The U.S. Department of Education's office of inspector general has released an audit sharply critiquing the Institute of Education Sciences' security screenings for federal education contractors.

IES, the Education Department's research agency collects data on millions of students nationwide, and it is one of the primary agencies connecting researchers to student data, but the audit suggests the agency needs to tighten its processes to ensure researchers know how to safeguard student privacy.

Auditors looked at a a sample of 95 employees assigned to IES's five largest contractors, all of them long-standing research groups: Research Triangle Institute, the American Institutes for Research in the Behavioral Sciences, NCS Pearson, Inc, Westat, Inc, and the Educational Testing Service. All told, they represent more than $462 million, or 29 percent of IES's active contract funding.

The auditors found nearly half of the 81 employees who needed a screening in order to work with student data had no evidence of receiving one. Another 15 employees had been screened while under a previous contract or while working for another agency, but IES had not verified their screenings.

In general, the problems seems to be caused by confusion about which employees met different levels of risk in working with students' personal data. IES is in the process of revising a guide for contractors on student data, but it has not been reviewed by the Office of Management and Budget.

In a response to the audit, IES delegated director Thomas Brock said that the agency has written clarified guidance to its contractors and added additional staff as "personal security representatives" for contractors, and that it is continuing to work on security screening processes.

‘Weapons Of Math Destruction’ Outlines Dangers Of Relying On Data Analytics

Heard on  All Things Considered

NPR's Kelly McEvers talks with data scientist Cathy O'Neil about her new book, Weapons of Math Destruction, which describes the dangers of relying on big data analytics to solve problems.


We are in a time of big data. In recent years, NPR's done stories about how data analytics are being used to help political campaigns, rally supporters, compare the cost of similar surgeries in different cities, track public buses in real time and even maybe identify police officers at risk of committing misconduct. But the question is are we putting too much faith in big data? That's the question we're asking in this week's All Tech Considered.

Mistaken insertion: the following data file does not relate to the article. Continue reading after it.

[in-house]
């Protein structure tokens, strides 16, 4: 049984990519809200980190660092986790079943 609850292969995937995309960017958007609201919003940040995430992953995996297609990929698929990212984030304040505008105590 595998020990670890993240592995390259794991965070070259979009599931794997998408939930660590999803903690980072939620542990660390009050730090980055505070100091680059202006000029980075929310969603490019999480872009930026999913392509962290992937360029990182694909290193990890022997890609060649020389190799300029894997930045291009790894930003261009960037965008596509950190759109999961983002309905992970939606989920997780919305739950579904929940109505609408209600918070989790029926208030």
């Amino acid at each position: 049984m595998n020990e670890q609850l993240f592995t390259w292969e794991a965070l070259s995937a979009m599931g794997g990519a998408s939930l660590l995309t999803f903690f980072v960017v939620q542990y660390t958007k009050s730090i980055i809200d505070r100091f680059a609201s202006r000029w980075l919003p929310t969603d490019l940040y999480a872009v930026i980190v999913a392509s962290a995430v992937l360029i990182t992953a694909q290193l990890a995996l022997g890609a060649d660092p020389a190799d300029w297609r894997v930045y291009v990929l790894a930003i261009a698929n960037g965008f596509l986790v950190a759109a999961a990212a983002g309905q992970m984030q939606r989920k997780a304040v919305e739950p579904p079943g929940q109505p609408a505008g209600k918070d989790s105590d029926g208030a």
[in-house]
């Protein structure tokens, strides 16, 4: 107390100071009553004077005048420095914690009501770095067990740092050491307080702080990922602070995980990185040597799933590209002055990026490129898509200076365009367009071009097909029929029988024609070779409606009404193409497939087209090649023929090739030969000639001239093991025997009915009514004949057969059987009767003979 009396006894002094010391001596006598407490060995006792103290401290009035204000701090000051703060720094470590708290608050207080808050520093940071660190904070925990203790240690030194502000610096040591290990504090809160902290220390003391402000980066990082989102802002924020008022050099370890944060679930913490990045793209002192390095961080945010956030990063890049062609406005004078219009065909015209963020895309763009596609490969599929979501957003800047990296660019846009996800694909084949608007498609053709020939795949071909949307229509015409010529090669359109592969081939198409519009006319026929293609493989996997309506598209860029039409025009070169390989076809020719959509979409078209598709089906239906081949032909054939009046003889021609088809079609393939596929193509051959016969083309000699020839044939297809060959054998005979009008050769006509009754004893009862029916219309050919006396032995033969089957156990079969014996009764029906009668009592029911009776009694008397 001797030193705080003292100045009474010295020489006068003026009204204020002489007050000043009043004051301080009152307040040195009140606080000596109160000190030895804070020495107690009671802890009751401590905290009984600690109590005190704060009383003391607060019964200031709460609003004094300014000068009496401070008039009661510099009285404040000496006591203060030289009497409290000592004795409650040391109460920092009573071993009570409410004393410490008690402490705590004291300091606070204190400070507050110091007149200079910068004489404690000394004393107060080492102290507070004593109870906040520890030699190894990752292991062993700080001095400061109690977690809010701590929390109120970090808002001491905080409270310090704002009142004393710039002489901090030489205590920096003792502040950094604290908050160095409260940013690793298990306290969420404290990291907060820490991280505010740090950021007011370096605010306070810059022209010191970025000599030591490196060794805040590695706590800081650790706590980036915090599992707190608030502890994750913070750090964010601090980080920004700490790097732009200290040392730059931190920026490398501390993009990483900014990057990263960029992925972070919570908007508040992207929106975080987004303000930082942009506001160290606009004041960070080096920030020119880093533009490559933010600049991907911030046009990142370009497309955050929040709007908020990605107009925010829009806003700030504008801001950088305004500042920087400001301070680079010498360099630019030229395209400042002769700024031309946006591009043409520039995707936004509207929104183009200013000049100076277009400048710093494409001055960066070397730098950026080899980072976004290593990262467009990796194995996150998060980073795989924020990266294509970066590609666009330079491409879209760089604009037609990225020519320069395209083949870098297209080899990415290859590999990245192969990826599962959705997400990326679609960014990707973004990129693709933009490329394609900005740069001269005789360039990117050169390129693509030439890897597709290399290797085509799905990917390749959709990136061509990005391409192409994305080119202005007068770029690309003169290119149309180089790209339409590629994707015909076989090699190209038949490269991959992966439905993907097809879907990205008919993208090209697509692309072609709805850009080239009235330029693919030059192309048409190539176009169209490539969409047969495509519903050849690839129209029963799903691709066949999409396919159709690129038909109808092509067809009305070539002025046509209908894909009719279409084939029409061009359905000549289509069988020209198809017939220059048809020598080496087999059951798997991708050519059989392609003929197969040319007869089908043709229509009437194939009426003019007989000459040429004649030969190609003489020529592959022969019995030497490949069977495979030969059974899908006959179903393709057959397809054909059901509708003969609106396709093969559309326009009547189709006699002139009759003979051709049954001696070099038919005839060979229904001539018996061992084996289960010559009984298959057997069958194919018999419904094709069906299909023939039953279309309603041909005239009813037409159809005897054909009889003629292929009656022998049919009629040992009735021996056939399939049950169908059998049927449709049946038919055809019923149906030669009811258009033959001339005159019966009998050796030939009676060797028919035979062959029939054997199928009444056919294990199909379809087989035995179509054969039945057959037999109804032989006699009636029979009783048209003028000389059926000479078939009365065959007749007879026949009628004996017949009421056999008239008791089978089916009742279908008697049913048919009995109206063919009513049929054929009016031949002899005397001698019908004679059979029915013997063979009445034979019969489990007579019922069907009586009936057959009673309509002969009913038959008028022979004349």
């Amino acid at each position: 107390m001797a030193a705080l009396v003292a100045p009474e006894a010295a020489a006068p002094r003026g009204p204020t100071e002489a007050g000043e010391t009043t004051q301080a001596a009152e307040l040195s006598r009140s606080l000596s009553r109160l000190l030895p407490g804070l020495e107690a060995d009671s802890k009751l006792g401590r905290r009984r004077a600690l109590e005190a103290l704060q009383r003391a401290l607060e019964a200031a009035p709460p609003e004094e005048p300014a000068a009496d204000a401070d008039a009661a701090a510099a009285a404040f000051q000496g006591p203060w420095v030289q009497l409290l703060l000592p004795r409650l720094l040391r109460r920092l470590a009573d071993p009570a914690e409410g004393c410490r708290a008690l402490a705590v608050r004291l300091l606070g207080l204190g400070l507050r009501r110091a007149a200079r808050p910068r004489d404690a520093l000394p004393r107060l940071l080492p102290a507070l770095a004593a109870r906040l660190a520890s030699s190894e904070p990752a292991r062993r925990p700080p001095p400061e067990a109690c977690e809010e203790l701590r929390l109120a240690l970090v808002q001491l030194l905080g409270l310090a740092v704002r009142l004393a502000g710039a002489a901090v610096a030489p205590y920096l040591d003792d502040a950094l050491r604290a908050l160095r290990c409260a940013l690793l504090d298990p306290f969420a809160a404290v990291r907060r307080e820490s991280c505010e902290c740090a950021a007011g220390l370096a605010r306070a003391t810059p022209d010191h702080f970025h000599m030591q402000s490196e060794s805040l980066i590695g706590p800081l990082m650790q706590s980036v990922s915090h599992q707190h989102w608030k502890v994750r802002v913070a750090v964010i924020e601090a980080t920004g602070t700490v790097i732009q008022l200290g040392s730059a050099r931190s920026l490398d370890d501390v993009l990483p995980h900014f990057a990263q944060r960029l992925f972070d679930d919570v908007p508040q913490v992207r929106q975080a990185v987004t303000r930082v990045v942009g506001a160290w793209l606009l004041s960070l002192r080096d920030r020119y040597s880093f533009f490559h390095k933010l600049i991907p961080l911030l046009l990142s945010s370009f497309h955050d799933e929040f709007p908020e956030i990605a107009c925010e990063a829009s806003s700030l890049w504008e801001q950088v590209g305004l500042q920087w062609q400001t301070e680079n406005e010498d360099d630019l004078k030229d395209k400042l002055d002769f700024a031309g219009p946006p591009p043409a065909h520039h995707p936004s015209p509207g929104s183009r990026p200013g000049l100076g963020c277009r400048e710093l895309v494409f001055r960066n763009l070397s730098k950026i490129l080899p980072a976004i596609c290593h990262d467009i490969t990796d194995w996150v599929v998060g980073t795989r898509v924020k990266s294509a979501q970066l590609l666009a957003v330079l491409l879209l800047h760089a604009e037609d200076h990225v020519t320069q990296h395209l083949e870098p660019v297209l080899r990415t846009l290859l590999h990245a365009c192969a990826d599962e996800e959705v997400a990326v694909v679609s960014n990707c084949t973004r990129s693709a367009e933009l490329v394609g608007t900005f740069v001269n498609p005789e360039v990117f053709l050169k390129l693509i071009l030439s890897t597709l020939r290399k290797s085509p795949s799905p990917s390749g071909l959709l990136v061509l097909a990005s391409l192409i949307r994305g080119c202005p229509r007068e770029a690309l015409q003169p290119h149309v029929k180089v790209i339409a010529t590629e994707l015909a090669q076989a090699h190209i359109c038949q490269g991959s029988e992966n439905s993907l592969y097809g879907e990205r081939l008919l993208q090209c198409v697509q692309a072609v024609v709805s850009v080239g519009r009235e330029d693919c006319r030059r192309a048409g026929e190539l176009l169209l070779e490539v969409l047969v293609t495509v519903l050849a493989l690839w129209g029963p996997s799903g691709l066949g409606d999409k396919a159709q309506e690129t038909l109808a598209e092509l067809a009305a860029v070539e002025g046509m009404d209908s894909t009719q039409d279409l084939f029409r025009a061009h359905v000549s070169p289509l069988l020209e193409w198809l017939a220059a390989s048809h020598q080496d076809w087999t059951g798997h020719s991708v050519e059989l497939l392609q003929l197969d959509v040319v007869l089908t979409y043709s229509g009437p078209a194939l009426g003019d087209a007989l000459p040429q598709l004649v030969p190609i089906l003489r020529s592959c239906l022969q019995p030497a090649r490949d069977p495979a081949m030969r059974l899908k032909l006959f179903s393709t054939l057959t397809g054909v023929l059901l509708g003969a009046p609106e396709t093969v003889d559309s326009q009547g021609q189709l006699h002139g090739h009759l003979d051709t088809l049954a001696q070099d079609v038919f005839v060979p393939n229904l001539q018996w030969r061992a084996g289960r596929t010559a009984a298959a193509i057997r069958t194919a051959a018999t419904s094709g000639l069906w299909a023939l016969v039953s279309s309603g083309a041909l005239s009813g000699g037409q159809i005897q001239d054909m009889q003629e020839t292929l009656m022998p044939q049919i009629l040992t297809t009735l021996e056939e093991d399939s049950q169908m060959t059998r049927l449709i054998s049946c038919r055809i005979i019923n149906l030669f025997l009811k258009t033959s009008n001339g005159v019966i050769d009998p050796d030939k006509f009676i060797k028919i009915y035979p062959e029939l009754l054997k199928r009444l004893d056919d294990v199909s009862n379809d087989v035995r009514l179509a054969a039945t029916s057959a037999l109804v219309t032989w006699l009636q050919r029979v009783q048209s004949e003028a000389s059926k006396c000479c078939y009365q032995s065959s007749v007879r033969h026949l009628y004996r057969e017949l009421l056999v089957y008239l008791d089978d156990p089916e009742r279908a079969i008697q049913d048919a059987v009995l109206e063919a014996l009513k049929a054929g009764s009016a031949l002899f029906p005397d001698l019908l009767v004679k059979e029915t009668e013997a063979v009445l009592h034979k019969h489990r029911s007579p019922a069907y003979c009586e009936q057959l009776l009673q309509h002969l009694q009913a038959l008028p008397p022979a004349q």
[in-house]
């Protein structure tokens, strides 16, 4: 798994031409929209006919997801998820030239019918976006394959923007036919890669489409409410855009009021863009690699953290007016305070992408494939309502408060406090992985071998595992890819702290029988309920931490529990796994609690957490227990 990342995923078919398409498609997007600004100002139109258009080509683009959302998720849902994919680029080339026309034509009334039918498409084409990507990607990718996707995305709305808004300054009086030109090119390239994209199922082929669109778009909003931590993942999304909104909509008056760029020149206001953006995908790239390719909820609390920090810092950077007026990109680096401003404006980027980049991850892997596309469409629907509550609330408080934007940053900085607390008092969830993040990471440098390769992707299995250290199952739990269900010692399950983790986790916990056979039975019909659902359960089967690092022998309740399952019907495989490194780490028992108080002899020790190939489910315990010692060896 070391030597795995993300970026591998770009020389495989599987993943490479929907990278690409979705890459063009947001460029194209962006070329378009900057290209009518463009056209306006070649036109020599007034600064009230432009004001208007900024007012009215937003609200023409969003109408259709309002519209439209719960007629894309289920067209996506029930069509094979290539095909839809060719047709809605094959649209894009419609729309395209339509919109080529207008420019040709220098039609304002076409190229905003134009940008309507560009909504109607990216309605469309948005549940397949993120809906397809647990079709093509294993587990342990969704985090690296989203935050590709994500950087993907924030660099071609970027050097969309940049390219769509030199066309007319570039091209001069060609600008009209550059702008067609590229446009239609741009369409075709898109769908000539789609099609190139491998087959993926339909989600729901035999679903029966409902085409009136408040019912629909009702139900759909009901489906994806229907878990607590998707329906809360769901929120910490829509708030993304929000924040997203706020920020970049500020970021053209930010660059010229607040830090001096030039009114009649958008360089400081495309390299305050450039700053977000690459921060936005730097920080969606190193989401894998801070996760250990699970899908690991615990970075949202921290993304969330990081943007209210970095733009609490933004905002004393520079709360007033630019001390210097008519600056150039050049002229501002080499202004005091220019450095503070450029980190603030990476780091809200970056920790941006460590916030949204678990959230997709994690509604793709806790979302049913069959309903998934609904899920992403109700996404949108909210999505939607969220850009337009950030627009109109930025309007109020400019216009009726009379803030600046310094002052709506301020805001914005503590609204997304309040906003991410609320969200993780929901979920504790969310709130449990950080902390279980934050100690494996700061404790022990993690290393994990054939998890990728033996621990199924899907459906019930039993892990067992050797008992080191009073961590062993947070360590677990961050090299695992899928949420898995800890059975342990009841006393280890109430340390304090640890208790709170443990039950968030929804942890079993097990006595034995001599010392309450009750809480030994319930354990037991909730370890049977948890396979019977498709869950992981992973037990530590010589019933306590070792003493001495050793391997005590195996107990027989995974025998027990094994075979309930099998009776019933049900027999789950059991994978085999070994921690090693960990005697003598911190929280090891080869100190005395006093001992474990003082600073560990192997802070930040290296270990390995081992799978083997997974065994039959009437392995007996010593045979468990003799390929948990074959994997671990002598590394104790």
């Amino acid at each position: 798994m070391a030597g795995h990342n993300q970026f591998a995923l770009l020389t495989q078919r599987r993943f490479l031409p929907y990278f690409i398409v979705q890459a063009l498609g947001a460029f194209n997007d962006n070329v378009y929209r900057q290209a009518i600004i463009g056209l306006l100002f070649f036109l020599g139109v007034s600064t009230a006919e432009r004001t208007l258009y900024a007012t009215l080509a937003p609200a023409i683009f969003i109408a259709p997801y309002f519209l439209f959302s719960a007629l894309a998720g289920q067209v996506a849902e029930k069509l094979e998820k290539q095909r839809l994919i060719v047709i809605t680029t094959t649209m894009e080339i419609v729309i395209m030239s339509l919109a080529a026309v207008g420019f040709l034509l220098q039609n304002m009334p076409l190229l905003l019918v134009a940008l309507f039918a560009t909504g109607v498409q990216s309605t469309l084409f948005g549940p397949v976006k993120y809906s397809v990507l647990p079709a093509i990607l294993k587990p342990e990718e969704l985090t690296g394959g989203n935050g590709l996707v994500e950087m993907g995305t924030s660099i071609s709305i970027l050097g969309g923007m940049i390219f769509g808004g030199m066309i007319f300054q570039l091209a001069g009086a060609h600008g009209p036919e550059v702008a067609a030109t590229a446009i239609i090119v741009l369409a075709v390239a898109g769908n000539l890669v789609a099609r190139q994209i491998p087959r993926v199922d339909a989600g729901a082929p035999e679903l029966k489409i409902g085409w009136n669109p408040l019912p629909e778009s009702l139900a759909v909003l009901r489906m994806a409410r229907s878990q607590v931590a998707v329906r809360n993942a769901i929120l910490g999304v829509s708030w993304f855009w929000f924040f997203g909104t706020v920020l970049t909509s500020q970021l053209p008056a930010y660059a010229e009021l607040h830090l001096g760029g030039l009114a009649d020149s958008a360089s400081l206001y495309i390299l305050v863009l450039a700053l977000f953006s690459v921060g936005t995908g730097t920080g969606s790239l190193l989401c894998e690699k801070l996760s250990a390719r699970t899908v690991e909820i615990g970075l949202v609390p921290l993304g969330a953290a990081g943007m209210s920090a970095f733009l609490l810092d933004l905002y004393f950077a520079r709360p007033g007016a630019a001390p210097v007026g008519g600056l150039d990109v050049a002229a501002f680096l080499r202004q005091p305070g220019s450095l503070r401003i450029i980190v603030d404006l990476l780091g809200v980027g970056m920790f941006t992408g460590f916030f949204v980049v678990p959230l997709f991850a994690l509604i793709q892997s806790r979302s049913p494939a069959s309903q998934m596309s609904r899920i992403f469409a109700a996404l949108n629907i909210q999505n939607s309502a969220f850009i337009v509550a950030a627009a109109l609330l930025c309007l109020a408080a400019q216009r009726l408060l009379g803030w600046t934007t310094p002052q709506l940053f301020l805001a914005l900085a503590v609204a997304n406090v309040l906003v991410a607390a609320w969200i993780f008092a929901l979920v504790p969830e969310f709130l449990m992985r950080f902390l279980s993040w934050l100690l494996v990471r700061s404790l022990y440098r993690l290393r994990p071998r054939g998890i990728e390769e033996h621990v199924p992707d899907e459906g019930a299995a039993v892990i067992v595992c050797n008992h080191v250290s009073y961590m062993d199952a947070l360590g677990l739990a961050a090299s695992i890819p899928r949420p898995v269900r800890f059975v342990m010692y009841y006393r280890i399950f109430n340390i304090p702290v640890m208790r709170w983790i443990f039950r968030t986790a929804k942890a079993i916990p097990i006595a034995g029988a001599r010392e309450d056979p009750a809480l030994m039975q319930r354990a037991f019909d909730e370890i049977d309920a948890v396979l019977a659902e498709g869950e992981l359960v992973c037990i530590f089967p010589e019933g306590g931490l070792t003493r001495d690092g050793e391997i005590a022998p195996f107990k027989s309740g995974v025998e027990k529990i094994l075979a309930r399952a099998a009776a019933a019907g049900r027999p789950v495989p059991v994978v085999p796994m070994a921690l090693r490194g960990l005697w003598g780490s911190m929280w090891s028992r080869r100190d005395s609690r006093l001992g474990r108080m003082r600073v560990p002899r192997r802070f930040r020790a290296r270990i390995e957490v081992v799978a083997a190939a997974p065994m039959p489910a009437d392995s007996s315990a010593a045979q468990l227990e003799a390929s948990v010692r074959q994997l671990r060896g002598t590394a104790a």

MCEVERS: In her new book, mathematician Cathy O'Neil says we are in a techno utopia. And she does not mean that in a good way. Her book is called "Weapons Of Math Destruction: How Big Data Increases Inequality And Threatens Democracy." And she is with us now. Welcome to the show.

CATHY O'NEIL: Honored to be here, Kelly.

MCEVERS: So tell us what you mean by techno utopia.

O'NEIL: Well, techno utopia is this idea that the machine-learning tools, the algorithms, the things that help Google, like, have cars that drive themselves, that these tools are somehow making things objective and fair when, in fact, we really have no idea what's happening to most algorithms under the hood.


O'NEIL: Yeah, well, so everybody knows about the sort of decades-long attempt to improve public education in the United States. It goes by various names like No Child Left Behind, you know, Race to the Top. But at the end of the day, what they've decided to do in a large part is to sort of remove these terrible teachers that we keep hearing about. And the way they try to find these terrible teachers is through something called the growth model. And the growth model, mathematically speaking, is pretty weak and has had, like, lots of unintended consequences.

When I say weak, I interviewed a teacher from New York City public schools named Tim Clifford. He's been teaching for 20 years, multiple awards, he's written quite a few books. He got a 6 out of 100 one year and then a 96 out of 100 the next year. And he says his techniques didn't change. So it's very inconsistent. It's not clear what this number is actually scoring in terms of teachers and the teaching ability. I interviewed a woman named Sarah Wysocki in the D.C. area who actually got fired because of her low growth model score.

MCEVERS: There must be other examples, though, where people, you know, good teachers got good scores.

O'NEIL: Yeah, I mean, there certainly are, but I would say it's relatively close to a random number generator. So the fact that some good teachers got good scores doesn't say enough. I guess the point is that you might have some statistical information when you hear a score, but it's not accurate enough to actually decide on whether a given teacher, an individual teacher is doing a good job. But it's treated as such because people just trust numbers, they trust scores.

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The Parent Coalition for Student Privacy: a Fantastic Website

The Parent Coalition for Student Privacy was founded in July 2014 by Leonie Haimson of New York and Rachael Stickland of Colorado, two parent advocates who successfully led the battle to stop nine states from disclosing their personal student data to inBloom Inc.  inBloom was designed to be a massive student database, with the goal of more easily sharing this information with for-profit data- mining vendors and other third parties without parent notification or consent.

The inBloom controversy made parents aware for the first time how widely schools, districts and states were engaged in risky data sharing, and how few privacy and security protections were employed.  It kick-started a national debate on student privacy that has not yet abated. After inBloom closed its doors in April 2014, Leonie and Rachael decided to form a national coalition of parents and advocates who would defend the rights of parents and students to protect their data.